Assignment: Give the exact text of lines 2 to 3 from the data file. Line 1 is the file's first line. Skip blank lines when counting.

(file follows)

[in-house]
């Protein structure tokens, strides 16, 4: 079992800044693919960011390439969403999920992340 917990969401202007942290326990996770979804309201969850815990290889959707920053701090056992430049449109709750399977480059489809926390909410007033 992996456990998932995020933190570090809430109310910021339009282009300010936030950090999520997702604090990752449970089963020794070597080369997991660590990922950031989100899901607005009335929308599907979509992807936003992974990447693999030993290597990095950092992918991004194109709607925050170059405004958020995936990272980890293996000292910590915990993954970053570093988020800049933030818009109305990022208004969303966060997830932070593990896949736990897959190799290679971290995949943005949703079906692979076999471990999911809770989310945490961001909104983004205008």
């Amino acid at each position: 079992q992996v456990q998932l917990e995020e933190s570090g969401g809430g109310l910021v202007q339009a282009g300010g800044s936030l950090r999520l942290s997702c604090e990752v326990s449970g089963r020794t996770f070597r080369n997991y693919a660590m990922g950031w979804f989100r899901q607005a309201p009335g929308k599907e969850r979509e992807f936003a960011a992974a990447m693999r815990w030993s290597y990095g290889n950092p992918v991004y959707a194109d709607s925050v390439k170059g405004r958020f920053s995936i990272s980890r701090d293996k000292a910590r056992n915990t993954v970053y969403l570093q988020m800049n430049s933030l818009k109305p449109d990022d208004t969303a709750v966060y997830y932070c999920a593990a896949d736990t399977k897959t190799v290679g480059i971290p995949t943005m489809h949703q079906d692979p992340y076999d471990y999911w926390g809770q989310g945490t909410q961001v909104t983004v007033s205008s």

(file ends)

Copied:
């Protein structure tokens, strides 16, 4: 079992800044693919960011390439969403999920992340 917990969401202007942290326990996770979804309201969850815990290889959707920053701090056992430049449109709750399977480059489809926390909410007033 992996456990998932995020933190570090809430109310910021339009282009300010936030950090999520997702604090990752449970089963020794070597080369997991660590990922950031989100899901607005009335929308599907979509992807936003992974990447693999030993290597990095950092992918991004194109709607925050170059405004958020995936990272980890293996000292910590915990993954970053570093988020800049933030818009109305990022208004969303966060997830932070593990896949736990897959190799290679971290995949943005949703079906692979076999471990999911809770989310945490961001909104983004205008």
């Amino acid at each position: 079992q992996v456990q998932l917990e995020e933190s570090g969401g809430g109310l910021v202007q339009a282009g300010g800044s936030l950090r999520l942290s997702c604090e990752v326990s449970g089963r020794t996770f070597r080369n997991y693919a660590m990922g950031w979804f989100r899901q607005a309201p009335g929308k599907e969850r979509e992807f936003a960011a992974a990447m693999r815990w030993s290597y990095g290889n950092p992918v991004y959707a194109d709607s925050v390439k170059g405004r958020f920053s995936i990272s980890r701090d293996k000292a910590r056992n915990t993954v970053y969403l570093q988020m800049n430049s933030l818009k109305p449109d990022d208004t969303a709750v966060y997830y932070c999920a593990a896949d736990t399977k897959t190799v290679g480059i971290p995949t943005m489809h949703q079906d692979p992340y076999d471990y999911w926390g809770q989310g945490t909410q961001v909104t983004v007033s205008s």